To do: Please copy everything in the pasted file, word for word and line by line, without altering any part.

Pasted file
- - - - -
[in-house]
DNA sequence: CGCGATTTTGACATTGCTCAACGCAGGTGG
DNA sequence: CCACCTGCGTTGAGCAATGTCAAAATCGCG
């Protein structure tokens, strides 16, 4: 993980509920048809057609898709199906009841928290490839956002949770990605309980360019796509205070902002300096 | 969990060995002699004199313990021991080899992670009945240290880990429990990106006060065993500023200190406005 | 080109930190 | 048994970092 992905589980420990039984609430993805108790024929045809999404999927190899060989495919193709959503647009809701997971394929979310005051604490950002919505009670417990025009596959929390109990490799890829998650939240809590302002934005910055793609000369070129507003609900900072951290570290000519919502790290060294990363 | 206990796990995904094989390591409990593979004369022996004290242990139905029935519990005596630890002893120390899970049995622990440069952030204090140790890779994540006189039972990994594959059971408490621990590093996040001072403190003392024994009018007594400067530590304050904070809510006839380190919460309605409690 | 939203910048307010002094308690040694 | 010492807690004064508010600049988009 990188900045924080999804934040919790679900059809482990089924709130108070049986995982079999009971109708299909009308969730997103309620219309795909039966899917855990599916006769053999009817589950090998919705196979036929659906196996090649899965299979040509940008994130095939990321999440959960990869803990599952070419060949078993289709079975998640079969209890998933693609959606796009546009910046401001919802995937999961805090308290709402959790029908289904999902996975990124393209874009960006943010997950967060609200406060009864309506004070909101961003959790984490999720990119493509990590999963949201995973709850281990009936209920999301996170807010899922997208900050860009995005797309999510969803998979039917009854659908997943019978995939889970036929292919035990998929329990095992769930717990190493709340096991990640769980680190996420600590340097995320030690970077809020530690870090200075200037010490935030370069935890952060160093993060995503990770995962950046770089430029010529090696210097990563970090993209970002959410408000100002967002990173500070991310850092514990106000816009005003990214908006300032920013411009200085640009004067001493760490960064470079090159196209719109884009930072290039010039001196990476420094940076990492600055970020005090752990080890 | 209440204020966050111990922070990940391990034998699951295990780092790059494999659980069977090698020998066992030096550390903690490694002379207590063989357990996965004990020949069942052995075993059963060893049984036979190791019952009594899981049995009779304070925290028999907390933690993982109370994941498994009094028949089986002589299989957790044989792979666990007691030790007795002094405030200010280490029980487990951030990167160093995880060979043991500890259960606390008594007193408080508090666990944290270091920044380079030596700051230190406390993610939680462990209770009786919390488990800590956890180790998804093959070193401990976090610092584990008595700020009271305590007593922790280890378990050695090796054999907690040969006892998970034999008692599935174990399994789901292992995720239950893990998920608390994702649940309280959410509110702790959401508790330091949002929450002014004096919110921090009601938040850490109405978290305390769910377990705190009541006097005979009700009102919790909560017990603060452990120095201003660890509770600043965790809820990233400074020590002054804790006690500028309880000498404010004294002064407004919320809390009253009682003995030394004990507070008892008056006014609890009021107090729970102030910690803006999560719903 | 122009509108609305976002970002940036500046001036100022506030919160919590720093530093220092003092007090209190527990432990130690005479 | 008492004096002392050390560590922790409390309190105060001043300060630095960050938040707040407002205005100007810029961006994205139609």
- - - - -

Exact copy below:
[in-house]
DNA sequence: CGCGATTTTGACATTGCTCAACGCAGGTGG
DNA sequence: CCACCTGCGTTGAGCAATGTCAAAATCGCG
């Protein structure tokens, strides 16, 4: 993980509920048809057609898709199906009841928290490839956002949770990605309980360019796509205070902002300096 | 969990060995002699004199313990021991080899992670009945240290880990429990990106006060065993500023200190406005 | 080109930190 | 048994970092 992905589980420990039984609430993805108790024929045809999404999927190899060989495919193709959503647009809701997971394929979310005051604490950002919505009670417990025009596959929390109990490799890829998650939240809590302002934005910055793609000369070129507003609900900072951290570290000519919502790290060294990363 | 206990796990995904094989390591409990593979004369022996004290242990139905029935519990005596630890002893120390899970049995622990440069952030204090140790890779994540006189039972990994594959059971408490621990590093996040001072403190003392024994009018007594400067530590304050904070809510006839380190919460309605409690 | 939203910048307010002094308690040694 | 010492807690004064508010600049988009 990188900045924080999804934040919790679900059809482990089924709130108070049986995982079999009971109708299909009308969730997103309620219309795909039966899917855990599916006769053999009817589950090998919705196979036929659906196996090649899965299979040509940008994130095939990321999440959960990869803990599952070419060949078993289709079975998640079969209890998933693609959606796009546009910046401001919802995937999961805090308290709402959790029908289904999902996975990124393209874009960006943010997950967060609200406060009864309506004070909101961003959790984490999720990119493509990590999963949201995973709850281990009936209920999301996170807010899922997208900050860009995005797309999510969803998979039917009854659908997943019978995939889970036929292919035990998929329990095992769930717990190493709340096991990640769980680190996420600590340097995320030690970077809020530690870090200075200037010490935030370069935890952060160093993060995503990770995962950046770089430029010529090696210097990563970090993209970002959410408000100002967002990173500070991310850092514990106000816009005003990214908006300032920013411009200085640009004067001493760490960064470079090159196209719109884009930072290039010039001196990476420094940076990492600055970020005090752990080890 | 209440204020966050111990922070990940391990034998699951295990780092790059494999659980069977090698020998066992030096550390903690490694002379207590063989357990996965004990020949069942052995075993059963060893049984036979190791019952009594899981049995009779304070925290028999907390933690993982109370994941498994009094028949089986002589299989957790044989792979666990007691030790007795002094405030200010280490029980487990951030990167160093995880060979043991500890259960606390008594007193408080508090666990944290270091920044380079030596700051230190406390993610939680462990209770009786919390488990800590956890180790998804093959070193401990976090610092584990008595700020009271305590007593922790280890378990050695090796054999907690040969006892998970034999008692599935174990399994789901292992995720239950893990998920608390994702649940309280959410509110702790959401508790330091949002929450002014004096919110921090009601938040850490109405978290305390769910377990705190009541006097005979009700009102919790909560017990603060452990120095201003660890509770600043965790809820990233400074020590002054804790006690500028309880000498404010004294002064407004919320809390009253009682003995030394004990507070008892008056006014609890009021107090729970102030910690803006999560719903 | 122009509108609305976002970002940036500046001036100022506030919160919590720093530093220092003092007090209190527990432990130690005479 | 008492004096002392050390560590922790409390309190105060001043300060630095960050938040707040407002205005100007810029961006994205139609």